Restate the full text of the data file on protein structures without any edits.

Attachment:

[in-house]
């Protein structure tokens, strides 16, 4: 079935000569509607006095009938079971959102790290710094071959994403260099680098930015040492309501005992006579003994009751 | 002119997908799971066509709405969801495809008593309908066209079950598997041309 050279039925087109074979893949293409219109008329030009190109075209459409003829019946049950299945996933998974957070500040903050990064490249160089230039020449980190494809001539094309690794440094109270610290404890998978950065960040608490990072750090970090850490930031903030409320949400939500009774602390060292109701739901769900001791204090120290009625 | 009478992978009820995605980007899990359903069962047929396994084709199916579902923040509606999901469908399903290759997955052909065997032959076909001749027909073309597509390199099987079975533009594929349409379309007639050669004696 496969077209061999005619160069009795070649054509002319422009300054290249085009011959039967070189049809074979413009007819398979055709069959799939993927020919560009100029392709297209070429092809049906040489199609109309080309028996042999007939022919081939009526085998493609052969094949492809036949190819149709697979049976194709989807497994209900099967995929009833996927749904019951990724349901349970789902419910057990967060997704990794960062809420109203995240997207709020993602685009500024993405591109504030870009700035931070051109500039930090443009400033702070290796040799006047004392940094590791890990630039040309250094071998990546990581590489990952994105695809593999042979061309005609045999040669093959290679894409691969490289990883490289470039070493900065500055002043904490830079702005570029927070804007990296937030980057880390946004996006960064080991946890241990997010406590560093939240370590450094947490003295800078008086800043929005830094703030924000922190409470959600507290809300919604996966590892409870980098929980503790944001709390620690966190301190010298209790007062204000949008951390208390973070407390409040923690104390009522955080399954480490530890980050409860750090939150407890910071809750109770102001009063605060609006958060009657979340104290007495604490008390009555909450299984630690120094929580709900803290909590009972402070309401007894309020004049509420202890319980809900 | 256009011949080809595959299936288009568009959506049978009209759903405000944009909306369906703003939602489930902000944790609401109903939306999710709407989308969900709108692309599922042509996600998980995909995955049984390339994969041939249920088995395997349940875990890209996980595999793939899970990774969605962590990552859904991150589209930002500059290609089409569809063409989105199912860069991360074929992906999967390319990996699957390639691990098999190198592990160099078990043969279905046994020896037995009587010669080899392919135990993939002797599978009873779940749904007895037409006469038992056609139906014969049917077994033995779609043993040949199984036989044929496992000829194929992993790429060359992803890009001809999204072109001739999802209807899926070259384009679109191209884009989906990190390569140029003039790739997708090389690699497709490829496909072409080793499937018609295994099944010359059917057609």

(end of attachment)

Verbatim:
[in-house]
């Protein structure tokens, strides 16, 4: 079935000569509607006095009938079971959102790290710094071959994403260099680098930015040492309501005992006579003994009751 | 002119997908799971066509709405969801495809008593309908066209079950598997041309 050279039925087109074979893949293409219109008329030009190109075209459409003829019946049950299945996933998974957070500040903050990064490249160089230039020449980190494809001539094309690794440094109270610290404890998978950065960040608490990072750090970090850490930031903030409320949400939500009774602390060292109701739901769900001791204090120290009625 | 009478992978009820995605980007899990359903069962047929396994084709199916579902923040509606999901469908399903290759997955052909065997032959076909001749027909073309597509390199099987079975533009594929349409379309007639050669004696 496969077209061999005619160069009795070649054509002319422009300054290249085009011959039967070189049809074979413009007819398979055709069959799939993927020919560009100029392709297209070429092809049906040489199609109309080309028996042999007939022919081939009526085998493609052969094949492809036949190819149709697979049976194709989807497994209900099967995929009833996927749904019951990724349901349970789902419910057990967060997704990794960062809420109203995240997207709020993602685009500024993405591109504030870009700035931070051109500039930090443009400033702070290796040799006047004392940094590791890990630039040309250094071998990546990581590489990952994105695809593999042979061309005609045999040669093959290679894409691969490289990883490289470039070493900065500055002043904490830079702005570029927070804007990296937030980057880390946004996006960064080991946890241990997010406590560093939240370590450094947490003295800078008086800043929005830094703030924000922190409470959600507290809300919604996966590892409870980098929980503790944001709390620690966190301190010298209790007062204000949008951390208390973070407390409040923690104390009522955080399954480490530890980050409860750090939150407890910071809750109770102001009063605060609006958060009657979340104290007495604490008390009555909450299984630690120094929580709900803290909590009972402070309401007894309020004049509420202890319980809900 | 256009011949080809595959299936288009568009959506049978009209759903405000944009909306369906703003939602489930902000944790609401109903939306999710709407989308969900709108692309599922042509996600998980995909995955049984390339994969041939249920088995395997349940875990890209996980595999793939899970990774969605962590990552859904991150589209930002500059290609089409569809063409989105199912860069991360074929992906999967390319990996699957390639691990098999190198592990160099078990043969279905046994020896037995009587010669080899392919135990993939002797599978009873779940749904007895037409006469038992056609139906014969049917077994033995779609043993040949199984036989044929496992000829194929992993790429060359992803890009001809999204072109001739999802209807899926070259384009679109191209884009989906990190390569140029003039790739997708090389690699497709490829496909072409080793499937018609295994099944010359059917057609």